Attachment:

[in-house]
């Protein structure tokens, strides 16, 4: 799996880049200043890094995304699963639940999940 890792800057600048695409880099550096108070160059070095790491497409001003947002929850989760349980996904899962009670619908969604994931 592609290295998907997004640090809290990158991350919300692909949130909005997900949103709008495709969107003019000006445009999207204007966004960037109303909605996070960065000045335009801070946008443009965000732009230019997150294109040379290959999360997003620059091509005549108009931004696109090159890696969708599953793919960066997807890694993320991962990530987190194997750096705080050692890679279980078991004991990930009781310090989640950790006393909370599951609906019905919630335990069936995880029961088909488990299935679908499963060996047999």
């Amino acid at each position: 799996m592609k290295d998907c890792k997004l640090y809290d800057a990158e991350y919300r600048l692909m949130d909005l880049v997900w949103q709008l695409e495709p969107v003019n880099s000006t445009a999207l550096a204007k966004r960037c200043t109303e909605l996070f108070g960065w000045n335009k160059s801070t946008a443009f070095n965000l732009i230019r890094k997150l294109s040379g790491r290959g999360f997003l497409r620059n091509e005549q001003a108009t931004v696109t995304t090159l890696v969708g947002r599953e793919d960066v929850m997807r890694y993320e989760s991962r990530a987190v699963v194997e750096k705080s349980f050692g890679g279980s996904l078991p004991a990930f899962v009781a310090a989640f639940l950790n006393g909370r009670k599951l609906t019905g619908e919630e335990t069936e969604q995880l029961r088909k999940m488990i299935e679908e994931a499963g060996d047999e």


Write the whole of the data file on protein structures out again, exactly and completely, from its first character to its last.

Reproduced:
[in-house]
């Protein structure tokens, strides 16, 4: 799996880049200043890094995304699963639940999940 890792800057600048695409880099550096108070160059070095790491497409001003947002929850989760349980996904899962009670619908969604994931 592609290295998907997004640090809290990158991350919300692909949130909005997900949103709008495709969107003019000006445009999207204007966004960037109303909605996070960065000045335009801070946008443009965000732009230019997150294109040379290959999360997003620059091509005549108009931004696109090159890696969708599953793919960066997807890694993320991962990530987190194997750096705080050692890679279980078991004991990930009781310090989640950790006393909370599951609906019905919630335990069936995880029961088909488990299935679908499963060996047999």
């Amino acid at each position: 799996m592609k290295d998907c890792k997004l640090y809290d800057a990158e991350y919300r600048l692909m949130d909005l880049v997900w949103q709008l695409e495709p969107v003019n880099s000006t445009a999207l550096a204007k966004r960037c200043t109303e909605l996070f108070g960065w000045n335009k160059s801070t946008a443009f070095n965000l732009i230019r890094k997150l294109s040379g790491r290959g999360f997003l497409r620059n091509e005549q001003a108009t931004v696109t995304t090159l890696v969708g947002r599953e793919d960066v929850m997807r890694y993320e989760s991962r990530a987190v699963v194997e750096k705080s349980f050692g890679g279980s996904l078991p004991a990930f899962v009781a310090a989640f639940l950790n006393g909370r009670k599951l609906t019905g619908e919630e335990t069936e969604q995880l029961r088909k999940m488990i299935e679908e994931a499963g060996d047999e």